Tax Extenders Package Includes Key NAHB Priorities

465261845This post was updated on Dec. 20.

President Obama has signed into law a $622 billion tax package that permanently renews certain NAHB housing tax priorities while providing a two-year retroactive renewal for others through the end of tax year 2016.

Congress regularly acts annually to extend scores of temporary tax provisions known as tax extenders that are often renewed for only one or two years at a time. This legislation would make many temporary provisions permanent.

The tax extenders package includes these key housing provisions:

Major Victory

  • Low Income Housing Tax Credit. The bill permanently sets the credit rate at 9% for housing credits used for financing new construction and substantial rehabilitation. When credit rates decline, less equity is available for developments, so keeping a permanent minimum 9% floor on federal housing credits is a significant victory for affordable housing. This will provide all developers with much-needed certainty when planning future projects. NAHB has been working for years to make the 9% minimum credit rate floor permanent.

Big Wins

  • Section 179 Expensing. The tax package permanently extends the small business expensing limitation and phase-out amounts for Section 179. Current law allows small business to immediately write off $25,000 of qualifying property, which is phased out for total investments above $200,000. The bill increases this  limit to $500,000 for qualified property with a $2 million phase-out and indexes both for inflation.
  • Residential Energy Efficiency Tax Credit (25D). This program offers a 30% tax credit for the installation of solar panels, wind turbines, geothermal heat pumps and fuel cells in new or existing homes. The credit is also uncapped, so all qualifying expenses may be claimed. Under prior law, the credit expires at the end of 2016. The bill will extend but phase out just the credit for solar starting in 2020, when the credit will fall to 26%, dropping to 22% in 2021, before expiring in 2022.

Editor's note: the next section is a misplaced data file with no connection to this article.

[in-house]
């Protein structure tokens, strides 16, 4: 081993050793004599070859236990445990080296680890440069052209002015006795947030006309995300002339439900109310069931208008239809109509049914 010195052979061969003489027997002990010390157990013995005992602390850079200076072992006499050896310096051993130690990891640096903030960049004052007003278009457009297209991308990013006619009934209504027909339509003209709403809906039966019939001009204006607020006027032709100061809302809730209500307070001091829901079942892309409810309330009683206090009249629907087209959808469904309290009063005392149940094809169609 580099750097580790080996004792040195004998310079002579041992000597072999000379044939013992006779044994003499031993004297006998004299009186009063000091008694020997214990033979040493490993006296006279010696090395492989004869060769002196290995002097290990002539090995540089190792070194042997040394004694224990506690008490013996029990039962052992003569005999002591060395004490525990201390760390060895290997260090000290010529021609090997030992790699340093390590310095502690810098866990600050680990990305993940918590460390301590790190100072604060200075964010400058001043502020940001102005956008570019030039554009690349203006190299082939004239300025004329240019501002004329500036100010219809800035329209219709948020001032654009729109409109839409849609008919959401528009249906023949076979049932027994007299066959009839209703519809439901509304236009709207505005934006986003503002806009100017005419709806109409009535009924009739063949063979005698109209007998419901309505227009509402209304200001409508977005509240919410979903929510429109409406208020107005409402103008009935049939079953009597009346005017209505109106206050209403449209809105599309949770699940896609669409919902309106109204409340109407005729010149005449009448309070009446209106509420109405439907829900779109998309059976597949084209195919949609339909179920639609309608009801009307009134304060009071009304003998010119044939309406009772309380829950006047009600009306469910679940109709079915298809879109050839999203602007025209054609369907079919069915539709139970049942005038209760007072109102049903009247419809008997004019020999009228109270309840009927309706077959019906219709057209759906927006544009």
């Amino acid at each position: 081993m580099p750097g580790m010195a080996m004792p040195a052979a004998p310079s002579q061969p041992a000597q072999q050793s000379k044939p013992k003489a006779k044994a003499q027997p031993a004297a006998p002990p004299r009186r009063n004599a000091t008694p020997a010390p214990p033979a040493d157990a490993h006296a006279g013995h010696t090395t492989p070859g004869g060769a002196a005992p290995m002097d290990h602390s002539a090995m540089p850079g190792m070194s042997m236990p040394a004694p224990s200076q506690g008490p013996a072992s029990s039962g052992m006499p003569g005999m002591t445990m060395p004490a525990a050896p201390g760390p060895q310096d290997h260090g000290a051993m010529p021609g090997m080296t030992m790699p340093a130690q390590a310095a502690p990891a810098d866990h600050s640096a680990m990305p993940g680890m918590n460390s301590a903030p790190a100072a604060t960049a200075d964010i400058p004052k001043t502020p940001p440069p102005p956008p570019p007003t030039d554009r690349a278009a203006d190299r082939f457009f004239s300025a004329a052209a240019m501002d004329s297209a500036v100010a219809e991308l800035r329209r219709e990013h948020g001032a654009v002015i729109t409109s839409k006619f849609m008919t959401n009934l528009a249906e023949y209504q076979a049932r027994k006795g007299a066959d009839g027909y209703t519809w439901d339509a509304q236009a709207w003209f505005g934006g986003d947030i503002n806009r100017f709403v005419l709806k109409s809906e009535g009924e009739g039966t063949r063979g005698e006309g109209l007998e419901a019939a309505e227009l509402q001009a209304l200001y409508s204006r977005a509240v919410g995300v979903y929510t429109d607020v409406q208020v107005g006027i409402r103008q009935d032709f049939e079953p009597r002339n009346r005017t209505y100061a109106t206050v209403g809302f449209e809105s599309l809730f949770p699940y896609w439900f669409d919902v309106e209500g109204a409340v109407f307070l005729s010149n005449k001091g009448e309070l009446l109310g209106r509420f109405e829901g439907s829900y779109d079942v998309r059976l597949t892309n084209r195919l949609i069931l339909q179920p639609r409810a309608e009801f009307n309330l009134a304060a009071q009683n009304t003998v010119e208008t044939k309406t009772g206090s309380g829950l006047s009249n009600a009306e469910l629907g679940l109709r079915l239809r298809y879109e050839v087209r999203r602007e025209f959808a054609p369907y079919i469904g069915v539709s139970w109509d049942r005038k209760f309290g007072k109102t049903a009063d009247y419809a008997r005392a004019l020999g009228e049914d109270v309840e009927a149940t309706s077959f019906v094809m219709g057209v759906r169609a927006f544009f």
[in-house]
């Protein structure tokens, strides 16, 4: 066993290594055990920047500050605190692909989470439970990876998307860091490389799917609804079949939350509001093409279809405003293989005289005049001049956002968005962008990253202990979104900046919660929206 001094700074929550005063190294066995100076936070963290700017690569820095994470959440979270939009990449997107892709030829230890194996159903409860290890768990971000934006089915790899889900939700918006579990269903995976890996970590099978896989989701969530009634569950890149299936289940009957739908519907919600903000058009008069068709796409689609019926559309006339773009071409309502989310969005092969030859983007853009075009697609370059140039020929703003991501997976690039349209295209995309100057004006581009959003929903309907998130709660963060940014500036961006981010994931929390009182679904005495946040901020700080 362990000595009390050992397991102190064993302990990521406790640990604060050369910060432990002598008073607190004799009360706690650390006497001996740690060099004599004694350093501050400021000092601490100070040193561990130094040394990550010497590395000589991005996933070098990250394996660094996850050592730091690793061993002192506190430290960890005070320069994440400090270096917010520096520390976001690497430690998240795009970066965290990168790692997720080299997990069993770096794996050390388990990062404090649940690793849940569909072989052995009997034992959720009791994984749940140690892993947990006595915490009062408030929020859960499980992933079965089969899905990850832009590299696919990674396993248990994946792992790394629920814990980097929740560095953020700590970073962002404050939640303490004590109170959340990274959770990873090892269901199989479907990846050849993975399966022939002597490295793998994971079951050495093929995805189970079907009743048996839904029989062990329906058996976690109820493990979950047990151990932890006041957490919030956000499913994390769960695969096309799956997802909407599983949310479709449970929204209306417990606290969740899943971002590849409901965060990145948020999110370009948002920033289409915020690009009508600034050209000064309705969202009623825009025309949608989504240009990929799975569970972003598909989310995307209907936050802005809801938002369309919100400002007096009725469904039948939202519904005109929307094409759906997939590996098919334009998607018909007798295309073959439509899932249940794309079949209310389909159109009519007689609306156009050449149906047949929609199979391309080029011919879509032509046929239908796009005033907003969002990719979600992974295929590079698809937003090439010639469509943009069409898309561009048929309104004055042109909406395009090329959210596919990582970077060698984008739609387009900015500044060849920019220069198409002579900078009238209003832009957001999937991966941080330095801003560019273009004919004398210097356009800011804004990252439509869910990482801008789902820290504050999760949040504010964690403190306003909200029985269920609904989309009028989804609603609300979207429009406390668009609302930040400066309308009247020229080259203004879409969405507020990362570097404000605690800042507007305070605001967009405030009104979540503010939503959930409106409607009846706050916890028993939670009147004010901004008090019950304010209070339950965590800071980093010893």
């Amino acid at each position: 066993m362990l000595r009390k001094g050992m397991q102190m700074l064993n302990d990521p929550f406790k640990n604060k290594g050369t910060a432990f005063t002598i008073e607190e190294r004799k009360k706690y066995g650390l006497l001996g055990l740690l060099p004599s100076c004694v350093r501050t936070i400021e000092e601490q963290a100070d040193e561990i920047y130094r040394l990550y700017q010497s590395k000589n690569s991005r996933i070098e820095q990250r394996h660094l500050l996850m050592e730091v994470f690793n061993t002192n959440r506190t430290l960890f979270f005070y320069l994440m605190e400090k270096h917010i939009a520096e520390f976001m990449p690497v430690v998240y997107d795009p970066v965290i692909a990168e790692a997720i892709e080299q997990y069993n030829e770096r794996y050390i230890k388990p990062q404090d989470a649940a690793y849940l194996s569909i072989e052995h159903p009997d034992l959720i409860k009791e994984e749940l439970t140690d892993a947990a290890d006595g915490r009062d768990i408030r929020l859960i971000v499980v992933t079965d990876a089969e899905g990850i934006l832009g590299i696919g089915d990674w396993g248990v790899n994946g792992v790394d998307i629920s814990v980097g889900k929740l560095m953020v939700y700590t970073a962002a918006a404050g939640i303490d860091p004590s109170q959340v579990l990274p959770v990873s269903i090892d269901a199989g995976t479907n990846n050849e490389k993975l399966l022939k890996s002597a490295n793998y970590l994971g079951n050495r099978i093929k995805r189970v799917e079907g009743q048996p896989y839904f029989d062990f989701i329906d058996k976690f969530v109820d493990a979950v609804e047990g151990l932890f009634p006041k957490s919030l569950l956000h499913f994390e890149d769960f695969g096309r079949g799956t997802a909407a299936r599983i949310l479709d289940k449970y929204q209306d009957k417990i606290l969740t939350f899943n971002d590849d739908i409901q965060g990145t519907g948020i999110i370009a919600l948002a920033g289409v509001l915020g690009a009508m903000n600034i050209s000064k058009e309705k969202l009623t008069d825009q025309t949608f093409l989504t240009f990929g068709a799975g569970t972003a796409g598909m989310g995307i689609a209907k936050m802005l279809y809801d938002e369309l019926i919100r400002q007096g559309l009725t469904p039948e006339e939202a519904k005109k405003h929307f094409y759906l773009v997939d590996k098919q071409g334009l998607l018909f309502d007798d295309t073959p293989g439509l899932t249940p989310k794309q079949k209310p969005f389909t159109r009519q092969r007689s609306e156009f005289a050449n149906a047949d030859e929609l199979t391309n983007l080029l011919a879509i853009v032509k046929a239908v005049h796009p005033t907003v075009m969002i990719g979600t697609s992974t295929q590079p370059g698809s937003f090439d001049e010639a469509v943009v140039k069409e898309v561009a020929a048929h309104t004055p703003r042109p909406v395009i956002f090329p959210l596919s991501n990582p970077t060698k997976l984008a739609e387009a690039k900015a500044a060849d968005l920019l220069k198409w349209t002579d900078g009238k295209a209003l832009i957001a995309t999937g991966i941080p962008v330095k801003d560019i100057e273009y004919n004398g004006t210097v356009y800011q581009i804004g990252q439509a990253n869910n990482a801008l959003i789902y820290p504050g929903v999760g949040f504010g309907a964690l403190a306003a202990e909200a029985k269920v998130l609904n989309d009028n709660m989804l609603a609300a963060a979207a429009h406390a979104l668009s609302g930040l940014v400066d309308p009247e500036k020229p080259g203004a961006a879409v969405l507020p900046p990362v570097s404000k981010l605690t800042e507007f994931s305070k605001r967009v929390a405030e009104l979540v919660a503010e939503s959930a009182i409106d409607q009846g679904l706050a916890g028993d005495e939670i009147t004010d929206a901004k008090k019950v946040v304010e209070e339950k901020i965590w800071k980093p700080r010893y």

Wins

  • Credit for Energy-Efficient New Homes (45L). This provides builders a $2,000 tax credit for exceeding energy standards by 50%. The base energy code is the 2006 International Energy Conservation Code plus supplements. The 45L tax credit is extended through 2016 and can be claimed by both for-sale and for-rent homes of three stories or less, providing the developer has a tax basis in the property at the time of development. Section 45L is expected to save home builders $361 million for tax year 2015.
  • Credit for Non-business Energy Property (25C): This provision extends through 2016 the 25C tax credit, which provides a credit up to $500 for consumers installing qualified energy-efficient upgrades. The provision updates the baseline for qualifying components. Section 25C is expected to save home owners who remodel $826 million for tax year 2015.
  • Bonus Depreciation. Originally intended as a short-term stimulus item, the bill extends but phases out the bonus depreciation for property acquired and placed in service during 2015 through 2019. The bonus depreciation percentage is 50% for property placed in service in 2015, 2016 and 2017, dropping to 40% in 2018 and 30% in 2019. Bonus depreciation applies to qualified property with a recovery period of 20 years or less.